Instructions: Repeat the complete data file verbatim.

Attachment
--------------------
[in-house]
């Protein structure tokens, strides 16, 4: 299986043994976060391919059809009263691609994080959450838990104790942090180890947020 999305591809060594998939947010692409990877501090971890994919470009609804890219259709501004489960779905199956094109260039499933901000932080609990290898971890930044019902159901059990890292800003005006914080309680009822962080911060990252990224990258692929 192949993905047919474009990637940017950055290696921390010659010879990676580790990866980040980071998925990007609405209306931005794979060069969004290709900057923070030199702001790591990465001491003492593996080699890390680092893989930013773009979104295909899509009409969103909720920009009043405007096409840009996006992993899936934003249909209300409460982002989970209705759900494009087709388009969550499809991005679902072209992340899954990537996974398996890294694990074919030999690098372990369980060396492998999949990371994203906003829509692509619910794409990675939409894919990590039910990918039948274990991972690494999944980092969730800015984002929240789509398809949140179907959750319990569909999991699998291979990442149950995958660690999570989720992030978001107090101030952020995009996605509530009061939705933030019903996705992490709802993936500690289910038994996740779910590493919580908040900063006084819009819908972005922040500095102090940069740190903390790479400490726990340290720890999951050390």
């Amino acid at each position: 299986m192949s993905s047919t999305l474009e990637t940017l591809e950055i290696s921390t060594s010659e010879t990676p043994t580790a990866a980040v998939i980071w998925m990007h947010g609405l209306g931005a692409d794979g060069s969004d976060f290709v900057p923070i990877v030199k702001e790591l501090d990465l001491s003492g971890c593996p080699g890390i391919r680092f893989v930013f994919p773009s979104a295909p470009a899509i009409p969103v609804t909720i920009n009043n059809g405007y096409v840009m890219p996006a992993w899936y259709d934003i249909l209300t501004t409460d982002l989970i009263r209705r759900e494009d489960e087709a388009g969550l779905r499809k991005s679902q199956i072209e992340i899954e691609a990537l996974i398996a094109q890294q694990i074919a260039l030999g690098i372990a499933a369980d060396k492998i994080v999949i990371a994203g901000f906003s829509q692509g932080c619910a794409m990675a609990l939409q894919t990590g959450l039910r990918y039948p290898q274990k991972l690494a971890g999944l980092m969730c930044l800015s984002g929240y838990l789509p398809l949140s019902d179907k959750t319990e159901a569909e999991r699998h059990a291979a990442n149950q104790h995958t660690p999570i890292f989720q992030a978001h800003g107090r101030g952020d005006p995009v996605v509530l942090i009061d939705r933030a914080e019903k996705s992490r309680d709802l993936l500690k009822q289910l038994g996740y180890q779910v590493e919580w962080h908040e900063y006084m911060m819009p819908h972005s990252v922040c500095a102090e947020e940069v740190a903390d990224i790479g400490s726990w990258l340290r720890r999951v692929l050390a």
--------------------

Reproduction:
[in-house]
């Protein structure tokens, strides 16, 4: 299986043994976060391919059809009263691609994080959450838990104790942090180890947020 999305591809060594998939947010692409990877501090971890994919470009609804890219259709501004489960779905199956094109260039499933901000932080609990290898971890930044019902159901059990890292800003005006914080309680009822962080911060990252990224990258692929 192949993905047919474009990637940017950055290696921390010659010879990676580790990866980040980071998925990007609405209306931005794979060069969004290709900057923070030199702001790591990465001491003492593996080699890390680092893989930013773009979104295909899509009409969103909720920009009043405007096409840009996006992993899936934003249909209300409460982002989970209705759900494009087709388009969550499809991005679902072209992340899954990537996974398996890294694990074919030999690098372990369980060396492998999949990371994203906003829509692509619910794409990675939409894919990590039910990918039948274990991972690494999944980092969730800015984002929240789509398809949140179907959750319990569909999991699998291979990442149950995958660690999570989720992030978001107090101030952020995009996605509530009061939705933030019903996705992490709802993936500690289910038994996740779910590493919580908040900063006084819009819908972005922040500095102090940069740190903390790479400490726990340290720890999951050390």
């Amino acid at each position: 299986m192949s993905s047919t999305l474009e990637t940017l591809e950055i290696s921390t060594s010659e010879t990676p043994t580790a990866a980040v998939i980071w998925m990007h947010g609405l209306g931005a692409d794979g060069s969004d976060f290709v900057p923070i990877v030199k702001e790591l501090d990465l001491s003492g971890c593996p080699g890390i391919r680092f893989v930013f994919p773009s979104a295909p470009a899509i009409p969103v609804t909720i920009n009043n059809g405007y096409v840009m890219p996006a992993w899936y259709d934003i249909l209300t501004t409460d982002l989970i009263r209705r759900e494009d489960e087709a388009g969550l779905r499809k991005s679902q199956i072209e992340i899954e691609a990537l996974i398996a094109q890294q694990i074919a260039l030999g690098i372990a499933a369980d060396k492998i994080v999949i990371a994203g901000f906003s829509q692509g932080c619910a794409m990675a609990l939409q894919t990590g959450l039910r990918y039948p290898q274990k991972l690494a971890g999944l980092m969730c930044l800015s984002g929240y838990l789509p398809l949140s019902d179907k959750t319990e159901a569909e999991r699998h059990a291979a990442n149950q104790h995958t660690p999570i890292f989720q992030a978001h800003g107090r101030g952020d005006p995009v996605v509530l942090i009061d939705r933030a914080e019903k996705s992490r309680d709802l993936l500690k009822q289910l038994g996740y180890q779910v590493e919580w962080h908040e900063y006084m911060m819009p819908h972005s990252v922040c500095a102090e947020e940069v740190a903390d990224i790479g400490s726990w990258l340290r720890r999951v692929l050390a």